Islamic missionary at centre of India’s Covid-19 outbreak
By early March, coronavirus disease (Covid-19 )cases were surging across the world. In India, where their number had just begun to rise, there was an air of caution though a lockdown was still several days away. Ignoring the pandemic, an estimated 2,500 Sunni Muslim men belonging to several nationalities, each identically dressed in a white gown and skullcap, checked into a five-storey establishment called Markaz in Delhi’s Nizammudin area, part of a yearly routine.
Markaz is a clearing house for these committed teams of Islamic missionaries, known as the Tablighi Jamaat. Individual missions are small, consisting of four or five men, each booked on flights and trains to various states and countries. The building isn’t a mosque. It’s a facility with bare dormitories. “It’s actually a transit point, where logistics are planned,” said Navaid Hamid, president of the All-India Muslim Majlis-e-Mushwarat, a social organisation of the community.
The authorities now fear the Markaz waypoint has become a coronavirus transmission hub, with 24 preachers testing positive in Delhi alone between Sunday and Monday.
The Markaz facility is also known as the global headquarters of Tablighi Jamaat, a preaching movement founded in 1927 by Maulana Mohd Ilyas in Haryana’s Mewat. Tablighi Jamaat (Arabic for “group that propagates faith”) is one of the most widespread missionary movements in Islam globally but seeks to be low-profile. It is not a sect in itself.
Members often describe the Tablighi Jamaat to be non-political, committed to nothing more than goading Muslims into following Islamic precepts. Participation is purely voluntary, and most members belong to professional occupations.
“Our groups aren’t large. We can’t afford it. It’s at best three or four,” said Syed Irfan Malik, a resident of old Delhi, who travelled to Malaysia and Indonesia in 2017 as a preacher.
Preachers usually stay in mosques and lecture people. They usually carry nothing more than foodstuff, sleeping bags, and cooking stoves.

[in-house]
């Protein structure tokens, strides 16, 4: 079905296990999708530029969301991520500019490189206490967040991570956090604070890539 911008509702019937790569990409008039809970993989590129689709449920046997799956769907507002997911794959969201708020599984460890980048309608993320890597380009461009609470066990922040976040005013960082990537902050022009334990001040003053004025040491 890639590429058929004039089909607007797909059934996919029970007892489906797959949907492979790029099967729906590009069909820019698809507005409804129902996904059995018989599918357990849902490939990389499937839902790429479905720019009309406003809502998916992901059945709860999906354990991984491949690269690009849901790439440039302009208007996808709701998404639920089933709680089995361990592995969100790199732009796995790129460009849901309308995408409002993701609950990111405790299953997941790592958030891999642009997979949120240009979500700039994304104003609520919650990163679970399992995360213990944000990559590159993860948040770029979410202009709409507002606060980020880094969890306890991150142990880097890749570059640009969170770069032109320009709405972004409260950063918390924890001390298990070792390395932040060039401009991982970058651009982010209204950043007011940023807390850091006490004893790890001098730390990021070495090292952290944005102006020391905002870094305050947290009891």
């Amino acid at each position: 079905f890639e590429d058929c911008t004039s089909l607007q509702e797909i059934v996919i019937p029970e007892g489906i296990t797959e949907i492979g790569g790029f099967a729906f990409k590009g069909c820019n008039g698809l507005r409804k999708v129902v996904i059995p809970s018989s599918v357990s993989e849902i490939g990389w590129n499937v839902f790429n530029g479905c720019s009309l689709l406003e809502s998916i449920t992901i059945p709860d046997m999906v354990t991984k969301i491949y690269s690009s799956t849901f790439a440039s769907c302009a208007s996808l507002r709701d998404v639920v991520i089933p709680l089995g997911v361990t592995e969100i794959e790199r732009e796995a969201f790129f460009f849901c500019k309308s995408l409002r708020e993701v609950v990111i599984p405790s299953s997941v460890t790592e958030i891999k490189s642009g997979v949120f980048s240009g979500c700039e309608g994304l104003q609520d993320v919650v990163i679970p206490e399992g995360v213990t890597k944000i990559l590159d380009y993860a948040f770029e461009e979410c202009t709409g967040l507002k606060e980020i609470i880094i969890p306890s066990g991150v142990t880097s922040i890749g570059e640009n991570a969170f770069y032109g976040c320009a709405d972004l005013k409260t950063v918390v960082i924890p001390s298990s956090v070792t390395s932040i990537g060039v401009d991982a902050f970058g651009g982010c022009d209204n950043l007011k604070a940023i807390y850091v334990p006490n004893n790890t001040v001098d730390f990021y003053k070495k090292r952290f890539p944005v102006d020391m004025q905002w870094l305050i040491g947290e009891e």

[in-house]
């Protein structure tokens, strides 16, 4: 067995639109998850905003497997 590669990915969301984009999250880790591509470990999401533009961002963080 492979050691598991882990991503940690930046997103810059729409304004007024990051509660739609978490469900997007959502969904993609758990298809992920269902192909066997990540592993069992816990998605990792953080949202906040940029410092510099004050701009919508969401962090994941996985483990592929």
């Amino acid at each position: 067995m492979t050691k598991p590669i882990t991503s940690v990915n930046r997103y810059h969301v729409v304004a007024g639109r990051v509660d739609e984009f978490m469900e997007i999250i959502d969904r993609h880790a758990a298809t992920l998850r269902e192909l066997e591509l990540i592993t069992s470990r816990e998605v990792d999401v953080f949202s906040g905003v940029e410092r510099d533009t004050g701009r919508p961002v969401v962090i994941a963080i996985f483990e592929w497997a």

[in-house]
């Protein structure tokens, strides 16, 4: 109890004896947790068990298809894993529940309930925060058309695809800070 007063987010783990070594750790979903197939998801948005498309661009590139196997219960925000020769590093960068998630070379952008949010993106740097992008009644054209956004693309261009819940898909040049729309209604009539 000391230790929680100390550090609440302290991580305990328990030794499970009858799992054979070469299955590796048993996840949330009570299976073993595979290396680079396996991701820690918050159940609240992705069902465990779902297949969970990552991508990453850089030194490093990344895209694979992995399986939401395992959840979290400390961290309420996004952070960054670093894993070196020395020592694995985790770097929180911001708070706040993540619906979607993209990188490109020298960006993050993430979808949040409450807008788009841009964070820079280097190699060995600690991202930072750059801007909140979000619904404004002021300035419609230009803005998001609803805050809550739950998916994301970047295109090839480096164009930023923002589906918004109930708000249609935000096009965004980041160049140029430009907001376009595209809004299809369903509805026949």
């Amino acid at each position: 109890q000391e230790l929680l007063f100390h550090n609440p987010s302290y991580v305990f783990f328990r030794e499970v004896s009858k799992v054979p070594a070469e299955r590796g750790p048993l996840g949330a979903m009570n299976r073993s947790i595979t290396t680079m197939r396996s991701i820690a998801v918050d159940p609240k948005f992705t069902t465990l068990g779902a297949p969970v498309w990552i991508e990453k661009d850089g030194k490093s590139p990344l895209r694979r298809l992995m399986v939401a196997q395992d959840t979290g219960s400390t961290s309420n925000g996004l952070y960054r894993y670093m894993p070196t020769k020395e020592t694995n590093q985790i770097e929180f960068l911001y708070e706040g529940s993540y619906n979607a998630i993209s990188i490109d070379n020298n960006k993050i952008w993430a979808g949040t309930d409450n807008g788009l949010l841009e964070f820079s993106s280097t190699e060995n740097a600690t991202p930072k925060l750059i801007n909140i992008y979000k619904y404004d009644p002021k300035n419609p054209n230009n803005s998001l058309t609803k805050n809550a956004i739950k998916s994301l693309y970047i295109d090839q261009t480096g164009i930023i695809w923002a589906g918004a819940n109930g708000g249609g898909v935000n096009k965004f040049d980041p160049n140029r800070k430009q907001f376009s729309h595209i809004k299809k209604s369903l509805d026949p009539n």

One key task is to make non-conformist Muslims ”return” to the faith. The missionaries frequently quote from the Quran, highlighting passages that speak of certainty of hellish punishment for sinners and rewards for the virtuous.
Positive coronavirus cases among these preachers have set off alarm bells now, but the organisation contends its members were trapped because of the lockdown. The authorities made no arrangement to evacuate them in time, it said in a statement.
“On March 21, 2020, a large group of visitors who had to depart by railways got stuck in the Markaz premises. On March 22, 2020, the Janata Curfew was observed and visitors were advised not to venture out until 9pm,” the statement said.
According to the Markaz’s statement, on 24th March 2020, a notice was issued by the police, seeking closure of the premises. “The same was responded to on 24th March 2020, stating the compliance of the directions regarding closure of Markaz is already underway,” it said.
However, a day before the notice, on March 23, around 1,500 preachers had already managed to leave for various destinations, leaving around 1,000 visitors “belonging to different states and nationalities inside the Markaz”, the organisation said.
There were, however, at least three other Delhi government orders that the organisation appears to have violated — on March 11, chief minister Arvind Kejriwal curtailed all gatherings to 200 people; on March 16, he brought this down to 20 and banned all religious gatherings; and on March 21, the Delhi government further brought down the limit on gatherings to five.
A few of the preachers who left before the lockdown kicked in March 25 started developing symptoms, such as a temperature and cough, but nobody thought of the possibility of getting the coronavirus disease, a member of the Markaz said. Members continued to be locked up in cramped quarters because of the lockdown.
Tablighi Jamaat has no central administrative structure and its activities are coordinated by volunteers. Without this, there were no general guidelines on Covid-19.
An administrator of the Markaz house, however said: “During this entire episode, Markaz Nizamuddin never violated any provision of law. It did not let them (preachers) violate medical guidelines.”
“Why did the authorities fail to move out the preachers to government quarantine facilities? Why were foreigners not separated from Indian nationals? The local magistrate should be sacked,” said Hamid of the Majlis-e-Mushwarat.
Since the 9/11 attacks, the group has been under scrutiny everywhere, including in India, because members of terror outfits have been found to disguise themselves as Tablighi Jamaat members. “This is a conspiracy against us. Coronavirus is worrying but Allah will guard us,” said Malik, the former Tablighi Jamaat member quoted above.
“The authorities seem to have failed to check the Markaz establishment for crowds because it is known to be filled with preachers in transit year round. It missed their radar,” Mohammed Akramuddin, a retired customs officer who resides in the area said.